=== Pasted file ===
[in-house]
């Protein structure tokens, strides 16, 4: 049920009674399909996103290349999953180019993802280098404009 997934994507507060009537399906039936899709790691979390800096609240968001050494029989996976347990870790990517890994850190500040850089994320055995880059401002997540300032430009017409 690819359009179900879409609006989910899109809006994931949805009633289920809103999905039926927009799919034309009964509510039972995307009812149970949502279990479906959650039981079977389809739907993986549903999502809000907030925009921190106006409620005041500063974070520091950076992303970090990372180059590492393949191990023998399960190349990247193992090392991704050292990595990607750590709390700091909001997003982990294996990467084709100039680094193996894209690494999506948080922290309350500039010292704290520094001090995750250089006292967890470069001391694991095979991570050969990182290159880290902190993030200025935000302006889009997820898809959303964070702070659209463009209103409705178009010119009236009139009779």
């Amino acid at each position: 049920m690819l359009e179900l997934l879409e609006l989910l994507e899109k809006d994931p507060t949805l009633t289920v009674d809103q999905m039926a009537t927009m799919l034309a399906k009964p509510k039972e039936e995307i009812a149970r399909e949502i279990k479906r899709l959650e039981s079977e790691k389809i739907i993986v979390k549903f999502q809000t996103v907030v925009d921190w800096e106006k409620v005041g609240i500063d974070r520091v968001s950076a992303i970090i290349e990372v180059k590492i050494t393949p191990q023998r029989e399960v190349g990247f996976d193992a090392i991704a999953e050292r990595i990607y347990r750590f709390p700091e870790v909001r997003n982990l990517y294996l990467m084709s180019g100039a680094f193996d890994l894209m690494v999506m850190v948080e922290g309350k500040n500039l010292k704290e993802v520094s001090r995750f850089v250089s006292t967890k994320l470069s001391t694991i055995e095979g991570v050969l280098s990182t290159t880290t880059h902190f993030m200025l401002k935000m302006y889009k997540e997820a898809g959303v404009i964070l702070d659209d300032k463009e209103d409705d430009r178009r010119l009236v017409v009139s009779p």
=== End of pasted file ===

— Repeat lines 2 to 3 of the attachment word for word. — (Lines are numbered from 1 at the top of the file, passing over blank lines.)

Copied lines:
């Protein structure tokens, strides 16, 4: 049920009674399909996103290349999953180019993802280098404009 997934994507507060009537399906039936899709790691979390800096609240968001050494029989996976347990870790990517890994850190500040850089994320055995880059401002997540300032430009017409 690819359009179900879409609006989910899109809006994931949805009633289920809103999905039926927009799919034309009964509510039972995307009812149970949502279990479906959650039981079977389809739907993986549903999502809000907030925009921190106006409620005041500063974070520091950076992303970090990372180059590492393949191990023998399960190349990247193992090392991704050292990595990607750590709390700091909001997003982990294996990467084709100039680094193996894209690494999506948080922290309350500039010292704290520094001090995750250089006292967890470069001391694991095979991570050969990182290159880290902190993030200025935000302006889009997820898809959303964070702070659209463009209103409705178009010119009236009139009779």
């Amino acid at each position: 049920m690819l359009e179900l997934l879409e609006l989910l994507e899109k809006d994931p507060t949805l009633t289920v009674d809103q999905m039926a009537t927009m799919l034309a399906k009964p509510k039972e039936e995307i009812a149970r399909e949502i279990k479906r899709l959650e039981s079977e790691k389809i739907i993986v979390k549903f999502q809000t996103v907030v925009d921190w800096e106006k409620v005041g609240i500063d974070r520091v968001s950076a992303i970090i290349e990372v180059k590492i050494t393949p191990q023998r029989e399960v190349g990247f996976d193992a090392i991704a999953e050292r990595i990607y347990r750590f709390p700091e870790v909001r997003n982990l990517y294996l990467m084709s180019g100039a680094f193996d890994l894209m690494v999506m850190v948080e922290g309350k500040n500039l010292k704290e993802v520094s001090r995750f850089v250089s006292t967890k994320l470069s001391t694991i055995e095979g991570v050969l280098s990182t290159t880290t880059h902190f993030m200025l401002k935000m302006y889009k997540e997820a898809g959303v404009i964070l702070d659209d300032k463009e209103d409705d430009r178009r010119l009236v017409v009139s009779p």